Rod Stewart has been an old guy, solo performer my entire life. The kind of bloke my 65 year old mum thinks is rock and roller. Ronnie Wood is a later addition to the Rolling Stones, but in a band that old, even later additions have bent here for decades. For years I have known who those dues were and defined them as I just did. I don’t know when I first found out they had high profile careers before that, but it was little while ago. Long enough ago that I should have listened to some Faces, like A Nod is as Good as Wink to a Blind Horse, long before now.
A real 70s combo of rock and blues, Miss Judy’s Farm makes it obvious why Ronnie Wood seemed like a good choice for the Stones when they recruited him. It’s also the first time I’ve heard Stewart’s gravelly voice put to good use. Turns out, all those shit power ballads I grew up with Stewart singing were just bad song choices. Because he sounds almost bad ass here.
After another cool, bluesy rocker with You’re So Rude, we get a glimpse of what Stewart would become, with the shitty, shitty crooning of Love Lives Here. His voice was made to rock, not woo. But things improve again on Last Orders Please, a piano fuelled traditional rock and roll number that keeps things great buy keeping things simple.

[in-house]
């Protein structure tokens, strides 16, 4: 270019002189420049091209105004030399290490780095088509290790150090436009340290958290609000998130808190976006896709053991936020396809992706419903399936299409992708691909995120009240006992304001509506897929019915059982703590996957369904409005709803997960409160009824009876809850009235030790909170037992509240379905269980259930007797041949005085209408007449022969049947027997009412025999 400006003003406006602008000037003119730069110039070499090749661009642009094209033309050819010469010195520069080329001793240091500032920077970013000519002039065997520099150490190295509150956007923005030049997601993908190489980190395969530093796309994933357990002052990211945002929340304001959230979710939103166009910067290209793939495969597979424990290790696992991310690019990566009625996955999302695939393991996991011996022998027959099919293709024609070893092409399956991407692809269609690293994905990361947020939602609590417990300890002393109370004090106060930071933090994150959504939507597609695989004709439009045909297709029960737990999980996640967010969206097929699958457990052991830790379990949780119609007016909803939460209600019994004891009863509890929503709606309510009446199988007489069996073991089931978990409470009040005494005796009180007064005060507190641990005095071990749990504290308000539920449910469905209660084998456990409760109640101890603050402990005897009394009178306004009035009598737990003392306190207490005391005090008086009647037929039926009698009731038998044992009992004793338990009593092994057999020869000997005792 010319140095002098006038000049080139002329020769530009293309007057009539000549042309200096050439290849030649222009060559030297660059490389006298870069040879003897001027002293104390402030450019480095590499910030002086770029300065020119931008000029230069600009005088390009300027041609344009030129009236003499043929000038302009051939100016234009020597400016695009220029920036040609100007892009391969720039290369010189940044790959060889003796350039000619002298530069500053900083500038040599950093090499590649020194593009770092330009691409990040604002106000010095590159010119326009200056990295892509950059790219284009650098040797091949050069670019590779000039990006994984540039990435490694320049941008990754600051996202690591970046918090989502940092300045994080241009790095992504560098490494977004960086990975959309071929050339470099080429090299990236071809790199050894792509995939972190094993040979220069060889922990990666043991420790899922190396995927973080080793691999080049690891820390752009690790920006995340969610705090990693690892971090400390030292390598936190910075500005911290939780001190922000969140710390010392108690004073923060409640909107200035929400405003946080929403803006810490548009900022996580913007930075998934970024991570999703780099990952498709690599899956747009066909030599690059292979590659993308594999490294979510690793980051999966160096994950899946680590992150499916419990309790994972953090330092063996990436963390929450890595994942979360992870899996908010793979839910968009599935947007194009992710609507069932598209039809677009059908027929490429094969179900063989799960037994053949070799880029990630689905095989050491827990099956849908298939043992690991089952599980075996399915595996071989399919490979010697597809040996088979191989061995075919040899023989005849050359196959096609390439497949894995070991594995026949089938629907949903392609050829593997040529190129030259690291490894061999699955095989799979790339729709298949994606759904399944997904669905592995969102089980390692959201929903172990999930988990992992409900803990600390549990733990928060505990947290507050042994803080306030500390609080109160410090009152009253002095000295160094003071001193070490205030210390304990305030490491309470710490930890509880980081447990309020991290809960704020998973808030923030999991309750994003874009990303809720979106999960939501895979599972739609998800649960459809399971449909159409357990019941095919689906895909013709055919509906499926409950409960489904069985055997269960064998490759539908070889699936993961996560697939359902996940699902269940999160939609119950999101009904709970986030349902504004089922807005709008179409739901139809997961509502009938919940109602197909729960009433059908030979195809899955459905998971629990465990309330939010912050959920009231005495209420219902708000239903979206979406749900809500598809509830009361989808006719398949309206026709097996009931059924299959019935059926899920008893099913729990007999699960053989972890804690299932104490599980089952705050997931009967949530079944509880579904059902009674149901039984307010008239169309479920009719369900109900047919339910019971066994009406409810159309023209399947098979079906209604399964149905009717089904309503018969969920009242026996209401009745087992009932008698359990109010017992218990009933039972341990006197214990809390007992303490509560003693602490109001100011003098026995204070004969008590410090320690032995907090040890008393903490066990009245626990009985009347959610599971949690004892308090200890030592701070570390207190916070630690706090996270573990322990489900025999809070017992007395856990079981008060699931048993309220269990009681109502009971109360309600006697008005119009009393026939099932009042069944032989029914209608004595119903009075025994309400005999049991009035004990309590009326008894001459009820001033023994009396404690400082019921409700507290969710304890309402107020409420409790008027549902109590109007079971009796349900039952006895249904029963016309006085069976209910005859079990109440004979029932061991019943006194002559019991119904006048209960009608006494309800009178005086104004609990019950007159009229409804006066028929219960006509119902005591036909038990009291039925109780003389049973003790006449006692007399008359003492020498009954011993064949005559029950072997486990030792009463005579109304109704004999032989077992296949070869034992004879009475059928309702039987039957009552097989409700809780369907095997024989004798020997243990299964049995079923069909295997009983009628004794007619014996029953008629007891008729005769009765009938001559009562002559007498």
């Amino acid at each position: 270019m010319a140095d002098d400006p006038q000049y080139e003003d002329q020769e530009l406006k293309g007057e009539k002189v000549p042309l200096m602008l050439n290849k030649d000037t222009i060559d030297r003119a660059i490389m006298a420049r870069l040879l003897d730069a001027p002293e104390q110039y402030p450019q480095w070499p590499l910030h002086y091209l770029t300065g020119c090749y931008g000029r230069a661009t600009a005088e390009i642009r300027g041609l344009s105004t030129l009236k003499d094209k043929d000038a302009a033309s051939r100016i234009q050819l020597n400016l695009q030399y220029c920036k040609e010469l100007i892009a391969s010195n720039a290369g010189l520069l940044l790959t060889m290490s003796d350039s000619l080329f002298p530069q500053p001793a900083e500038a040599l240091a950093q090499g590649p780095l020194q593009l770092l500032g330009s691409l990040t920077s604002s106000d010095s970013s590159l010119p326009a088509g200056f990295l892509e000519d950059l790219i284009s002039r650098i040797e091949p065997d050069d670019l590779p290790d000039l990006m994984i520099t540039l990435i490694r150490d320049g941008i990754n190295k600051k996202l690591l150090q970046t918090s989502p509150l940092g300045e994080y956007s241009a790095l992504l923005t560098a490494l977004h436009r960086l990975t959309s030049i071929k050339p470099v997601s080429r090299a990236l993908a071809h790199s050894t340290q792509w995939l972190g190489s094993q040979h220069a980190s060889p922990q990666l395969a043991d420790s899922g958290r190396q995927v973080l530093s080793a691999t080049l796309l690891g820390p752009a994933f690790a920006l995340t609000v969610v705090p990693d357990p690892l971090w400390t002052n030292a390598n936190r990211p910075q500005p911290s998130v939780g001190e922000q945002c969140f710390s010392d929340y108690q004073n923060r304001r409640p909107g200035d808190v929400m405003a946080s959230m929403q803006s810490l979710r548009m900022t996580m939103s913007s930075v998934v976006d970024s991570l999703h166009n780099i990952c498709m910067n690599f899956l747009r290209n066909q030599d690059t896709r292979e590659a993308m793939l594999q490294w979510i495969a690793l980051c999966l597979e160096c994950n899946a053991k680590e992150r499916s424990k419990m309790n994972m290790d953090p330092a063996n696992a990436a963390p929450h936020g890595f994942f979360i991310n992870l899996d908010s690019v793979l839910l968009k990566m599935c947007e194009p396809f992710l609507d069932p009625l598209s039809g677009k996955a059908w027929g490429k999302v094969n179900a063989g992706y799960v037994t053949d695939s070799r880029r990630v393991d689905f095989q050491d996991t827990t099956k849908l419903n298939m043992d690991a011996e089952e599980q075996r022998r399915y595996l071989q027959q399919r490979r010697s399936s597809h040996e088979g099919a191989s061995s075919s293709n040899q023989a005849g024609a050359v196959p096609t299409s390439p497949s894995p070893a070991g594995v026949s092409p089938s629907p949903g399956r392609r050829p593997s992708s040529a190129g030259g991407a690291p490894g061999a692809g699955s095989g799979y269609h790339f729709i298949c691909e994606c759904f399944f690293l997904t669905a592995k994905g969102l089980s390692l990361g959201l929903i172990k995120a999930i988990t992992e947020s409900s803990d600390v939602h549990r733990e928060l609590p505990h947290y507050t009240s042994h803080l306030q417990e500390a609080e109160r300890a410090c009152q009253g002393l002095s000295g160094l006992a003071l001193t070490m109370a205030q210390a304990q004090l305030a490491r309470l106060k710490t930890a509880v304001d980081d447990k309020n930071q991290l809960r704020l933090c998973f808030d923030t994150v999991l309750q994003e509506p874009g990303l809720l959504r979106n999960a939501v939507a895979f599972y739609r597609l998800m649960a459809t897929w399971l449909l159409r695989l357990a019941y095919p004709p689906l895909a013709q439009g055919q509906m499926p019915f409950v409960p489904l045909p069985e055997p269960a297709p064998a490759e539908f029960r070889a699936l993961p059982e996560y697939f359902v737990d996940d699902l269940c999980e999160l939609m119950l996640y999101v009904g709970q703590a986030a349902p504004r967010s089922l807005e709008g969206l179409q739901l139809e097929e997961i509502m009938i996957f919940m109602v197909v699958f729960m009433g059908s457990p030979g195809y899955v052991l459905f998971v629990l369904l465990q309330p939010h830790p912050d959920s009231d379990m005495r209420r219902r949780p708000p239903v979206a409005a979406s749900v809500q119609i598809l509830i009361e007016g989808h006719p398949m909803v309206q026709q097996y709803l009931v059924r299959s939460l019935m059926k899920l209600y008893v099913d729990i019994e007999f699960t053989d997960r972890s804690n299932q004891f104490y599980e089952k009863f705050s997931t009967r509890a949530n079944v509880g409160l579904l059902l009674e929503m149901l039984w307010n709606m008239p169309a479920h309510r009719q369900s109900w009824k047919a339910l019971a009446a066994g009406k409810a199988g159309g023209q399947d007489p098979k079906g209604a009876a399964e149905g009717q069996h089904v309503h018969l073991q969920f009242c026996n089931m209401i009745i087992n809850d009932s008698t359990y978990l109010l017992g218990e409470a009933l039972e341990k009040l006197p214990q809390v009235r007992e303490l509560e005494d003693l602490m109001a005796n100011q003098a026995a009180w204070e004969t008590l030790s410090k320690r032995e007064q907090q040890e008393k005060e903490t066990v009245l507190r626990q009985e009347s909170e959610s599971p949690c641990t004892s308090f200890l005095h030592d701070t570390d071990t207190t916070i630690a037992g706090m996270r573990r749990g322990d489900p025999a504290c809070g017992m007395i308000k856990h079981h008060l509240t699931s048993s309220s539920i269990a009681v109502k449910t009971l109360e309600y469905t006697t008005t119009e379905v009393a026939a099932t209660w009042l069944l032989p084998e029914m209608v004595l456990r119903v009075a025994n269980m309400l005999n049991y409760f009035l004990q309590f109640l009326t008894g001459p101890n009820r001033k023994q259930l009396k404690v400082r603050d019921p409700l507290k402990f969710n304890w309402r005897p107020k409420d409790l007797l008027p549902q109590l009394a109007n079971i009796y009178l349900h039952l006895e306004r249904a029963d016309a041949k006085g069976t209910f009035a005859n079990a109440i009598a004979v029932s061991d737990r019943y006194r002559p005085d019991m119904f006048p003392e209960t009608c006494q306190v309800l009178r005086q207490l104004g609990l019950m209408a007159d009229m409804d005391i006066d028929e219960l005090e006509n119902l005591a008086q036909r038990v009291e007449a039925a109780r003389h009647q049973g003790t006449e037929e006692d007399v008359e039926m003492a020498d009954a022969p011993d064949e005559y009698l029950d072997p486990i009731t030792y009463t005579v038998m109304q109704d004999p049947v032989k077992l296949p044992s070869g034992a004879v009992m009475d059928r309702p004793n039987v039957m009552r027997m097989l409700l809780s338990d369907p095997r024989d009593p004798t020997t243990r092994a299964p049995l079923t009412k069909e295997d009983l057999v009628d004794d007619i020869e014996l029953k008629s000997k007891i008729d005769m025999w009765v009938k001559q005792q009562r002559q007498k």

Things get nice and sleazy when the slide guitar and Hammond organ are let loose on Stay With Me. And Stewart’s lyrics about some loose strumpet named Rita are appropriately saucy. Slowed down, with plenty of room for guitar noodling, Debris is the kind of song I assume a lot of 80s hair metal bands looked to when they decided to write the crappy slow song that appeared on so many 80s hair metal albums around track eight or nine.
If it wasn’t for Rod Stewart and Ronnie Wood’s careers in the years since, I’m not sure Faces would be talked about all that much today, and that would be as shame. Whenever I hear Faces mentioned, it’s always a side note to something about Stewart or Wood. But now that I’ve listened to A Nod is as Good as Wink to a Blind Horse, it seems like it should be the other way around.
Memphis, Too Bad and That’s All You Need close things out with a return to the solid, blues based rock and roll that opened A Nod is as Good as Wink to a Blind Horse, and it really is the perfecting ending to an album that was so much better than I ever anticipated.
Stewart’s solo shittiness should be talked about a disappointing footnote when talking about Faces. And Wood’s works with the Stones should be seen as the acceptable, but unexceptional semi-retirement of a dude whose old band should have rivalled the Stones for fame, fortune and notoriety.